Abbhantara Jataka (#281)

The Bodhisatta was once an ascetic who had many followers studying with him in the Himalayas. One time they all came down from the mountains to get salt and seasonings and took up residence in a park near the king’s palace. The Bodhisatta and his band of ascetics were all so wise and virtuous that when Indra, king of the gods, became aware of them he got jealous and wanted them to feel distressed. Indra set his plan in motion by sneaking into the queen’s chambers at night and telling her that if she ate a “middle mango” she would conceive a son who would grow up to be a universal monarch. The next morning she pretended to be ill, and when the king came to see her she told him of her craving for a middle mango. She didn’t know what it was, but she knew she would die if she did not get one.

The king also had no idea what a middle mango was, so he gathered his advisors and asked them about it. They told him to simply pick a mango that was growing between two others and the king sent some men to his park to do it. But Indra had all the mangoes there disappear and made the men report that the Bodhisatta’s group had eaten them. The king ordered his men to beat the Bodhisatta and the other ascetics and evict them from the park. Indra’s plan had worked and he felt relaxed again. But the queen still longed for a middle mango.

The king called upon his chaplains and they told him they knew of middle mangoes only from ancient stories, which said they grew in a cave on Golden Mountain deep in the Himalayas where humans were forbidden. But parrots could travel there, they said. So the king told his favorite pet parrot, who was fed sweet grains from a golden plate and who loved the king very much, what he needed to do and the grateful bird promised to do it. When he reached the Himalaya, he asked other parrots again and again where middle mangoes grew, but nobody knew. Eventually, once he was deep into the seventh range, some parrots knew of middle mangoes, but told him Golden Mountain was in the realm of Vessavana, the guardian of the north, and there was no way he could reach the tree: it was covered with seven iron nets and guarded by billions of goblins.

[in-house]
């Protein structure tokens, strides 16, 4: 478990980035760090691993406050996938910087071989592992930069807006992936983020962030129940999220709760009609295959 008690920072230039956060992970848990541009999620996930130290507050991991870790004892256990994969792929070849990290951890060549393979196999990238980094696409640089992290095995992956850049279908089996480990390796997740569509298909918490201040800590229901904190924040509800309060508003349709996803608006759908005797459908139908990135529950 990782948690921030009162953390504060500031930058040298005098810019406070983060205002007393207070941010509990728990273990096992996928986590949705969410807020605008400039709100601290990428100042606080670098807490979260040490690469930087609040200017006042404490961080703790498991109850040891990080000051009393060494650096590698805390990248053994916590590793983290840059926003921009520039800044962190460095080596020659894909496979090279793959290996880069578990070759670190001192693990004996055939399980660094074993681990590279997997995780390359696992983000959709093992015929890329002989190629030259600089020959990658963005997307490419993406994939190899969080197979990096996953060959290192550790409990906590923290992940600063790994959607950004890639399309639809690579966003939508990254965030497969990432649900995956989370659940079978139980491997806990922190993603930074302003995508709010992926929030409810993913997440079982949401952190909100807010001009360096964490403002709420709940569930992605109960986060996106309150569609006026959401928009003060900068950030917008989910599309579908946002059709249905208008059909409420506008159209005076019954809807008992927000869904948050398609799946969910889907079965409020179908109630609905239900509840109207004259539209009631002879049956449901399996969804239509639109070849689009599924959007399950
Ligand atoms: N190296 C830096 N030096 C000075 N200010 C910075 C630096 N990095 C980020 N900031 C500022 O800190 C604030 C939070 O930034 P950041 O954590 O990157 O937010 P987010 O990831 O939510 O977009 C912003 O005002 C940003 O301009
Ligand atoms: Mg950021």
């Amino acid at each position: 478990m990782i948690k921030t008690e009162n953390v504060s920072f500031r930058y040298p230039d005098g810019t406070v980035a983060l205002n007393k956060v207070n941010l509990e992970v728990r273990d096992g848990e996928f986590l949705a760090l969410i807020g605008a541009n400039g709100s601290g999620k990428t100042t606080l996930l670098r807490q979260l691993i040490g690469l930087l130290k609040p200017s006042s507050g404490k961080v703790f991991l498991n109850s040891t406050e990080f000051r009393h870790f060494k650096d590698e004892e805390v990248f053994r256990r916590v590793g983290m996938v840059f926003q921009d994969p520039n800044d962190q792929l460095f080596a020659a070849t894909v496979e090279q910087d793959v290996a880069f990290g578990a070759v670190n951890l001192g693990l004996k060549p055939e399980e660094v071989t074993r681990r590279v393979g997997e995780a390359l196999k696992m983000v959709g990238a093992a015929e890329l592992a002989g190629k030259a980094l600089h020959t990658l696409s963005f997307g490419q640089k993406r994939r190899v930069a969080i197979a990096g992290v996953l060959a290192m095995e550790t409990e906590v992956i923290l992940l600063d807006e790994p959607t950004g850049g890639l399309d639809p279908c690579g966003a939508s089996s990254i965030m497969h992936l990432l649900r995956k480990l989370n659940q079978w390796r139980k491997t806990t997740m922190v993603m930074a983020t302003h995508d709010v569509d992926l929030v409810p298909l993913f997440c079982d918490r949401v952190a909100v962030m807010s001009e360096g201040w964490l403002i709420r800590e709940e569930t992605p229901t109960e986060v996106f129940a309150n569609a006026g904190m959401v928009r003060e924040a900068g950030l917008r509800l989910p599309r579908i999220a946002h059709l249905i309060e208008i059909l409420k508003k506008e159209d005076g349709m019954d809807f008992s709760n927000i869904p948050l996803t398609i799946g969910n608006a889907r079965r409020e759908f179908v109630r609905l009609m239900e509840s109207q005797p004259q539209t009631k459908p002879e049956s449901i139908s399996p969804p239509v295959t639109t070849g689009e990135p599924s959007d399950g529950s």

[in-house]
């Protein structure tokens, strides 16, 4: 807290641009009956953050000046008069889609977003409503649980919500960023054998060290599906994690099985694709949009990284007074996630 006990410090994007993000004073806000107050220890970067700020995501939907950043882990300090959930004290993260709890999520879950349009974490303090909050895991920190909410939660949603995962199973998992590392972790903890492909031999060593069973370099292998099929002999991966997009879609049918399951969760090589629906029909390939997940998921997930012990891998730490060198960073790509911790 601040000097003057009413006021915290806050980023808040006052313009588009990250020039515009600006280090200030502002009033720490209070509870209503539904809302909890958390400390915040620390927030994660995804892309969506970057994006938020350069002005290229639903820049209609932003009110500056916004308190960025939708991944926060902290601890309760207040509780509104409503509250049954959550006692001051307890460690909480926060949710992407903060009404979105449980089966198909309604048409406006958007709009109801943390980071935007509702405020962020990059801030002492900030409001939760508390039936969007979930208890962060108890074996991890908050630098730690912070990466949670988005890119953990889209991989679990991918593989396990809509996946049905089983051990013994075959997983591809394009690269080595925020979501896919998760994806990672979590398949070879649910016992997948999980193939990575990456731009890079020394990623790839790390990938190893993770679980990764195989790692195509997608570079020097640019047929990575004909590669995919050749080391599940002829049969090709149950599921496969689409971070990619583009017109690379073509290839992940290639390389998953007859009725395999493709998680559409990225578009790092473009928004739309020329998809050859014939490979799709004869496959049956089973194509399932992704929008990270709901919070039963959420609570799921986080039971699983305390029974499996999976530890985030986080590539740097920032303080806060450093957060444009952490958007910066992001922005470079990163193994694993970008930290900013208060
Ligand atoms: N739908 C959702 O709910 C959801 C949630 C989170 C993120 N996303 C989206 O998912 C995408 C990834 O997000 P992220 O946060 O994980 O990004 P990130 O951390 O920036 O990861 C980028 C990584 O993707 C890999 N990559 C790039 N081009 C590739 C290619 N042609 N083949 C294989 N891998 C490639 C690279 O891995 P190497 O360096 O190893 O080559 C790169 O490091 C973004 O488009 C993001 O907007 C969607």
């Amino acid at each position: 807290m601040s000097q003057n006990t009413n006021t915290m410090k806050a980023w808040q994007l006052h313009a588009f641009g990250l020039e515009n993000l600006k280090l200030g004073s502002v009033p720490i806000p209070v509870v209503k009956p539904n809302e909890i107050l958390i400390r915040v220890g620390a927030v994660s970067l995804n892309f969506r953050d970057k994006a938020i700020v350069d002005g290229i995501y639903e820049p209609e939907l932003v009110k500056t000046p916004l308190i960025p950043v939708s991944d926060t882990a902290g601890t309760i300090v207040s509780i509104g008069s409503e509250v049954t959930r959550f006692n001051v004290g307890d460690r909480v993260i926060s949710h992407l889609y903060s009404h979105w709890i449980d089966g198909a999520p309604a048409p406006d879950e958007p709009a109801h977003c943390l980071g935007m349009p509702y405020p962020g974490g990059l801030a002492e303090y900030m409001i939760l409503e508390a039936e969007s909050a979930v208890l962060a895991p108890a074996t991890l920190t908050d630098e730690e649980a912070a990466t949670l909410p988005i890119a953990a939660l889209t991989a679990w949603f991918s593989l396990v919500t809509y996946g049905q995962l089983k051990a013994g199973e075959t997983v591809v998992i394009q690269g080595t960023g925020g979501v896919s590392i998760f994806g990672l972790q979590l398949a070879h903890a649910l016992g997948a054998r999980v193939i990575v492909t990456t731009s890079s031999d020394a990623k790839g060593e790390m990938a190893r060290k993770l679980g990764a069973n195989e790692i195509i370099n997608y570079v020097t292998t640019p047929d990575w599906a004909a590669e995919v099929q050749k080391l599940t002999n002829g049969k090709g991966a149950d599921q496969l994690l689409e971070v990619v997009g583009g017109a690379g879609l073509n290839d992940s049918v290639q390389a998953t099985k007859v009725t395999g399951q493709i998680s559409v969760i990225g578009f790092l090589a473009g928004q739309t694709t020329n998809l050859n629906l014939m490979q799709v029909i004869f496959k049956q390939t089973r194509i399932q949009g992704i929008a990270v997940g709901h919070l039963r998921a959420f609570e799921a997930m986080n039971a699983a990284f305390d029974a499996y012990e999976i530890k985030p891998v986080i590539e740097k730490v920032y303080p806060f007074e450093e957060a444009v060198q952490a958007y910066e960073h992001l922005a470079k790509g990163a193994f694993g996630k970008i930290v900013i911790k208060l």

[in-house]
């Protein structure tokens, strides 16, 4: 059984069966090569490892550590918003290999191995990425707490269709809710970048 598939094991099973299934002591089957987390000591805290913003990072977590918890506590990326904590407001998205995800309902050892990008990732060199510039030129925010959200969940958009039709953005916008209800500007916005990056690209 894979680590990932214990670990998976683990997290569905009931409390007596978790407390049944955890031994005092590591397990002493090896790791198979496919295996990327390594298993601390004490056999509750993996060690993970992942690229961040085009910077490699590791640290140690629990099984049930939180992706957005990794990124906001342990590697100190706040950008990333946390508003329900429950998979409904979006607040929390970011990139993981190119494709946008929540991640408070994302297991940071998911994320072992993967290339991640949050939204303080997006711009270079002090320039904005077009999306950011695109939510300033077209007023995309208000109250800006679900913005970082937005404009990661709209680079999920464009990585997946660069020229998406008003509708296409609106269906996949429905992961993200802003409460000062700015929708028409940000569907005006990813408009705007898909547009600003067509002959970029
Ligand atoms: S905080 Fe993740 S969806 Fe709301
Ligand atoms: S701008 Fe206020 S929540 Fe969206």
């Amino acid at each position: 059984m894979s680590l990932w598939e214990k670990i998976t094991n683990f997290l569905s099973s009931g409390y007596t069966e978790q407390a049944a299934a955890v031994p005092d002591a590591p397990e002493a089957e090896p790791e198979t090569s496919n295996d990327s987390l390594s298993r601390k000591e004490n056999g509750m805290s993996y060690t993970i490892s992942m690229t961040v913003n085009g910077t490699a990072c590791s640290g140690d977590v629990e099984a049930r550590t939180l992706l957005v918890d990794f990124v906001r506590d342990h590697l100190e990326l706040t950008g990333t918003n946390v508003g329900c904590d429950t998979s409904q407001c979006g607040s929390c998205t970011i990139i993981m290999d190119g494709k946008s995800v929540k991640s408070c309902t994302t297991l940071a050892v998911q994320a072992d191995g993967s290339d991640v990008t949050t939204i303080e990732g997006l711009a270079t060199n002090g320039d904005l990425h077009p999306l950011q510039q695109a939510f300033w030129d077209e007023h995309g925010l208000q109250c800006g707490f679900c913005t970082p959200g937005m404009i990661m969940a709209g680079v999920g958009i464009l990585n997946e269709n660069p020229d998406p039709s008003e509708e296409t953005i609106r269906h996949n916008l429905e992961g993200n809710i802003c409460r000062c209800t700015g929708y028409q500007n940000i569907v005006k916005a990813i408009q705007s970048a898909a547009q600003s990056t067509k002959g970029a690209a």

But the parrot was determined to go and asked for directions. Once he got nearby he waited until the dead of night, when the goblins were sleeping, to sneak in and grab a fruit. But as he approached, he rattled a net and the goblins awoke and seized him. As they discussed various ways to kill him, the parrot explained that just as they were loyal to their master, he was loyal to his, and he had no regrets about giving his life in service to his king. Doing so meant he would be reborn in heaven. This pleased the goblins and they decided to spare the parrot’s life because he was righteous.

Grateful, but still committed to his mission, the parrot asked the goblins to give him a fruit from their tree. But they couldn’t. Every fruit was marked, and if any went missing, they would be killed. But they told the parrot about an ascetic living further up the mountain who got a regular gift of four middle mangoes from Vessavana. So the parrot went and told the ascetic about the queen’s desire and he offered two mangoes, one for the parrot to eat and one, tied around the parrot’s neck, to take back to the palace. The parrot returned and the queen’s craving was, at last, satisfied; though she did not get pregnant because Indra had lied.

In the Lifetime of the Buddha

The queen was an earlier birth of the Buddha’s wife, who had become a disciple. One day she got terrible stomach pains from gas. It was a common affliction for her and was cured by mango juice with sugar, but as she now lived on alms, she did not know how to get this. Her son, a novice disciple, said he would help her. He told Sariputta, one of the Buddha’s top disciples (the ascetic with the middle mangoes was an earlier birth of him), about his mother’s illness and what she needed to cure it, and Sariputta said he would get it for her.

The next day Sariputta went to the palace to explain his need and the king himself crushed and sweetened some mangoes for her. Once she drank the juice, her pain went away. From that day on, the king sent mango juice to her daily.

When the Buddha heard some disciples discussing this matter, he told them this story so they knew she’d been in a similar situation in the past and Sariputta had resolved it then too.

The parrot was an earlier birth of Ananda, another of the Buddha’s top disciples.

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